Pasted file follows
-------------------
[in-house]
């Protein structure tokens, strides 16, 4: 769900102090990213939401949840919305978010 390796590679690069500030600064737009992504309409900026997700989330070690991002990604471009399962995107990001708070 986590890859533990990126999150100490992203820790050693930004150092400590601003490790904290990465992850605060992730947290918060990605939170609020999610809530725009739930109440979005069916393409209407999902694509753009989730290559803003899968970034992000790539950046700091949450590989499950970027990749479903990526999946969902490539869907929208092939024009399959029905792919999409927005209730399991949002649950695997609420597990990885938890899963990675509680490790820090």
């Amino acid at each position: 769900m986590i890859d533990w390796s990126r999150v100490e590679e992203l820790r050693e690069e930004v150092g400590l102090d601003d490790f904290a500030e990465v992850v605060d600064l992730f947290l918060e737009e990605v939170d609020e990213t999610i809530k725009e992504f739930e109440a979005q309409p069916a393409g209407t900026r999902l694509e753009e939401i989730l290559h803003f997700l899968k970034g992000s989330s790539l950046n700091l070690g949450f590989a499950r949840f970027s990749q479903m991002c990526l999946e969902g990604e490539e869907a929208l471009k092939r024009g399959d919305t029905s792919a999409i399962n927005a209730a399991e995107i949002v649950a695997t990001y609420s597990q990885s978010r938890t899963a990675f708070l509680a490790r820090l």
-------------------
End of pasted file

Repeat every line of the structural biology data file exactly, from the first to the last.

[in-house]
């Protein structure tokens, strides 16, 4: 769900102090990213939401949840919305978010 390796590679690069500030600064737009992504309409900026997700989330070690991002990604471009399962995107990001708070 986590890859533990990126999150100490992203820790050693930004150092400590601003490790904290990465992850605060992730947290918060990605939170609020999610809530725009739930109440979005069916393409209407999902694509753009989730290559803003899968970034992000790539950046700091949450590989499950970027990749479903990526999946969902490539869907929208092939024009399959029905792919999409927005209730399991949002649950695997609420597990990885938890899963990675509680490790820090």
């Amino acid at each position: 769900m986590i890859d533990w390796s990126r999150v100490e590679e992203l820790r050693e690069e930004v150092g400590l102090d601003d490790f904290a500030e990465v992850v605060d600064l992730f947290l918060e737009e990605v939170d609020e990213t999610i809530k725009e992504f739930e109440a979005q309409p069916a393409g209407t900026r999902l694509e753009e939401i989730l290559h803003f997700l899968k970034g992000s989330s790539l950046n700091l070690g949450f590989a499950r949840f970027s990749q479903m991002c990526l999946e969902g990604e490539e869907a929208l471009k092939r024009g399959d919305t029905s792919a999409i399962n927005a209730a399991e995107i949002v649950a695997t990001y609420s597990q990885s978010r938890t899963a990675f708070l509680a490790r820090l």